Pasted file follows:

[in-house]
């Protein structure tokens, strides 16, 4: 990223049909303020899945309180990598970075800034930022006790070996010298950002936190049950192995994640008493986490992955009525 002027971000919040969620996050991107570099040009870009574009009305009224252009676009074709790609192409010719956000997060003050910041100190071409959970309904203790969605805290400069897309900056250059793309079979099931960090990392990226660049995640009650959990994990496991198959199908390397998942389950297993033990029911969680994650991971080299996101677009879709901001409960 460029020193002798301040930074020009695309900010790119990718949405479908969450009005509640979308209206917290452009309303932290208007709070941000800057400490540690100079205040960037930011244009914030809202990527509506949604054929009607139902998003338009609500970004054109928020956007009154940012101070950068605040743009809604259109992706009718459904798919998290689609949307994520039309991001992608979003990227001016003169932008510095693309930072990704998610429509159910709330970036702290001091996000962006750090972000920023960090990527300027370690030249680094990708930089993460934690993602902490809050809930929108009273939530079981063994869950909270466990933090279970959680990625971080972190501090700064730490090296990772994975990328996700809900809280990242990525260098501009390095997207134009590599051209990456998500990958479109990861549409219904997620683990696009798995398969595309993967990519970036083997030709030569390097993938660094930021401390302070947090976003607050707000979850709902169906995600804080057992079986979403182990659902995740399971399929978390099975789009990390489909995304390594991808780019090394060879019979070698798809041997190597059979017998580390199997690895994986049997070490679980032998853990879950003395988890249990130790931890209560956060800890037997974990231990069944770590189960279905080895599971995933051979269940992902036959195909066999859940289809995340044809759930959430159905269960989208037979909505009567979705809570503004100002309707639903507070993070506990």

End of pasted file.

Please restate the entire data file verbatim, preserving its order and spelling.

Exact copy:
[in-house]
């Protein structure tokens, strides 16, 4: 990223049909303020899945309180990598970075800034930022006790070996010298950002936190049950192995994640008493986490992955009525 002027971000919040969620996050991107570099040009870009574009009305009224252009676009074709790609192409010719956000997060003050910041100190071409959970309904203790969605805290400069897309900056250059793309079979099931960090990392990226660049995640009650959990994990496991198959199908390397998942389950297993033990029911969680994650991971080299996101677009879709901001409960 460029020193002798301040930074020009695309900010790119990718949405479908969450009005509640979308209206917290452009309303932290208007709070941000800057400490540690100079205040960037930011244009914030809202990527509506949604054929009607139902998003338009609500970004054109928020956007009154940012101070950068605040743009809604259109992706009718459904798919998290689609949307994520039309991001992608979003990227001016003169932008510095693309930072990704998610429509159910709330970036702290001091996000962006750090972000920023960090990527300027370690030249680094990708930089993460934690993602902490809050809930929108009273939530079981063994869950909270466990933090279970959680990625971080972190501090700064730490090296990772994975990328996700809900809280990242990525260098501009390095997207134009590599051209990456998500990958479109990861549409219904997620683990696009798995398969595309993967990519970036083997030709030569390097993938660094930021401390302070947090976003607050707000979850709902169906995600804080057992079986979403182990659902995740399971399929978390099975789009990390489909995304390594991808780019090394060879019979070698798809041997190597059979017998580390199997690895994986049997070490679980032998853990879950003395988890249990130790931890209560956060800890037997974990231990069944770590189960279905080895599971995933051979269940992902036959195909066999859940289809995340044809759930959430159905269960989208037979909505009567979705809570503004100002309707639903507070993070506990």